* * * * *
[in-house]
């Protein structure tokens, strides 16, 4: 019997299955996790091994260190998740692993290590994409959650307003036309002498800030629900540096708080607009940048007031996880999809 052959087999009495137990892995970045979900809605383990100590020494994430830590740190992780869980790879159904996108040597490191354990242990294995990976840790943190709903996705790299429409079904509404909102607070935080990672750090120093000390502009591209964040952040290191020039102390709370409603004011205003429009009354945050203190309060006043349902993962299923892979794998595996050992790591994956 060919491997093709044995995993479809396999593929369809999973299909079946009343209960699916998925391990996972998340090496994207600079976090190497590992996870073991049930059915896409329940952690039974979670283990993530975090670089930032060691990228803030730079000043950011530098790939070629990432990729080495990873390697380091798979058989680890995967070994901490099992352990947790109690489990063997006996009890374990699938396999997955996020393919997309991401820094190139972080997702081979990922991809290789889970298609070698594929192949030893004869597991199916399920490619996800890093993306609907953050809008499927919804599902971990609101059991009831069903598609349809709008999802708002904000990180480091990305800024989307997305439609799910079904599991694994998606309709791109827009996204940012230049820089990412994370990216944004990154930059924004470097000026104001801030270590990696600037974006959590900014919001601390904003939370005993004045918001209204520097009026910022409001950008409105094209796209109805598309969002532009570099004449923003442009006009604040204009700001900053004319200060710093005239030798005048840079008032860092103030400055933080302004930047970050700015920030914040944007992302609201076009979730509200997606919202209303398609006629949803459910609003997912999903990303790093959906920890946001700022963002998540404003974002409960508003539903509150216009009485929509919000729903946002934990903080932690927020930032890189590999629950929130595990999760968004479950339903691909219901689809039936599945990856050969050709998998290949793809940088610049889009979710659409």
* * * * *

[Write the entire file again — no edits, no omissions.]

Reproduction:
[in-house]
């Protein structure tokens, strides 16, 4: 019997299955996790091994260190998740692993290590994409959650307003036309002498800030629900540096708080607009940048007031996880999809 052959087999009495137990892995970045979900809605383990100590020494994430830590740190992780869980790879159904996108040597490191354990242990294995990976840790943190709903996705790299429409079904509404909102607070935080990672750090120093000390502009591209964040952040290191020039102390709370409603004011205003429009009354945050203190309060006043349902993962299923892979794998595996050992790591994956 060919491997093709044995995993479809396999593929369809999973299909079946009343209960699916998925391990996972998340090496994207600079976090190497590992996870073991049930059915896409329940952690039974979670283990993530975090670089930032060691990228803030730079000043950011530098790939070629990432990729080495990873390697380091798979058989680890995967070994901490099992352990947790109690489990063997006996009890374990699938396999997955996020393919997309991401820094190139972080997702081979990922991809290789889970298609070698594929192949030893004869597991199916399920490619996800890093993306609907953050809008499927919804599902971990609101059991009831069903598609349809709008999802708002904000990180480091990305800024989307997305439609799910079904599991694994998606309709791109827009996204940012230049820089990412994370990216944004990154930059924004470097000026104001801030270590990696600037974006959590900014919001601390904003939370005993004045918001209204520097009026910022409001950008409105094209796209109805598309969002532009570099004449923003442009006009604040204009700001900053004319200060710093005239030798005048840079008032860092103030400055933080302004930047970050700015920030914040944007992302609201076009979730509200997606919202209303398609006629949803459910609003997912999903990303790093959906920890946001700022963002998540404003974002409960508003539903509150216009009485929509919000729903946002934990903080932690927020930032890189590999629950929130595990999760968004479950339903691909219901689809039936599945990856050969050709998998290949793809940088610049889009979710659409």